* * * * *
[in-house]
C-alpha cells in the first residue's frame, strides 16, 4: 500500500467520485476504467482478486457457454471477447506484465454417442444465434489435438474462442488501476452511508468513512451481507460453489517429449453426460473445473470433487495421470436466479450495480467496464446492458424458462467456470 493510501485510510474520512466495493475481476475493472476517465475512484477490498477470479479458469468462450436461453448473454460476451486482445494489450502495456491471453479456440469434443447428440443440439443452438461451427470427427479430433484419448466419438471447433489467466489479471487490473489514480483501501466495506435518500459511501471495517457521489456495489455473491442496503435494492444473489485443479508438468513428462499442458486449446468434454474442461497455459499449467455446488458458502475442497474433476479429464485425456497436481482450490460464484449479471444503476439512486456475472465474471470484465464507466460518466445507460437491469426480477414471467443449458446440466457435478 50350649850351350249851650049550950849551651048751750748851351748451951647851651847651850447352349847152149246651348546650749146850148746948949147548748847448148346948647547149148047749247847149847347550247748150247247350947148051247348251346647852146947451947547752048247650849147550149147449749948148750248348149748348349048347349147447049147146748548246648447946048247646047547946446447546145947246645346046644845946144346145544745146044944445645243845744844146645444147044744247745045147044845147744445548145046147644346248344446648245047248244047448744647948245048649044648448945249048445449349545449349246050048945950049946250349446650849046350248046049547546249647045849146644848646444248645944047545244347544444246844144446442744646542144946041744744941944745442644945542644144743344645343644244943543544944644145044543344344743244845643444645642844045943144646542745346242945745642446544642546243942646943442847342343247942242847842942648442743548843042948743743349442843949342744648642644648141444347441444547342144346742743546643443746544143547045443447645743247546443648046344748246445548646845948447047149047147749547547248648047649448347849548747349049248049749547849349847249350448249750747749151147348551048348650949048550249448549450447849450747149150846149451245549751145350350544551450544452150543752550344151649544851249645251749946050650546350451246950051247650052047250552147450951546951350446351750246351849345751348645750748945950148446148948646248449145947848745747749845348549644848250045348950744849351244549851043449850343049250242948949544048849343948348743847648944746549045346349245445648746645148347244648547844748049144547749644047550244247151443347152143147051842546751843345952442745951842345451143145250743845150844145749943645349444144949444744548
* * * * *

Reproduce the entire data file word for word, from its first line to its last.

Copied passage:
[in-house]
C-alpha cells in the first residue's frame, strides 16, 4: 500500500467520485476504467482478486457457454471477447506484465454417442444465434489435438474462442488501476452511508468513512451481507460453489517429449453426460473445473470433487495421470436466479450495480467496464446492458424458462467456470 493510501485510510474520512466495493475481476475493472476517465475512484477490498477470479479458469468462450436461453448473454460476451486482445494489450502495456491471453479456440469434443447428440443440439443452438461451427470427427479430433484419448466419438471447433489467466489479471487490473489514480483501501466495506435518500459511501471495517457521489456495489455473491442496503435494492444473489485443479508438468513428462499442458486449446468434454474442461497455459499449467455446488458458502475442497474433476479429464485425456497436481482450490460464484449479471444503476439512486456475472465474471470484465464507466460518466445507460437491469426480477414471467443449458446440466457435478 50350649850351350249851650049550950849551651048751750748851351748451951647851651847651850447352349847152149246651348546650749146850148746948949147548748847448148346948647547149148047749247847149847347550247748150247247350947148051247348251346647852146947451947547752048247650849147550149147449749948148750248348149748348349048347349147447049147146748548246648447946048247646047547946446447546145947246645346046644845946144346145544745146044944445645243845744844146645444147044744247745045147044845147744445548145046147644346248344446648245047248244047448744647948245048649044648448945249048445449349545449349246050048945950049946250349446650849046350248046049547546249647045849146644848646444248645944047545244347544444246844144446442744646542144946041744744941944745442644945542644144743344645343644244943543544944644145044543344344743244845643444645642844045943144646542745346242945745642446544642546243942646943442847342343247942242847842942648442743548843042948743743349442843949342744648642644648141444347441444547342144346742743546643443746544143547045443447645743247546443648046344748246445548646845948447047149047147749547547248648047649448347849548747349049248049749547849349847249350448249750747749151147348551048348650949048550249448549450447849450747149150846149451245549751145350350544551450544452150543752550344151649544851249645251749946050650546350451246950051247650052047250552147450951546951350446351750246351849345751348645750748945950148446148948646248449145947848745747749845348549644848250045348950744849351244549851043449850343049250242948949544048849343948348743847648944746549045346349245445648746645148347244648547844748049144547749644047550244247151443347152143147051842546751843345952442745951842345451143145250743845150844145749943645349444144949444744548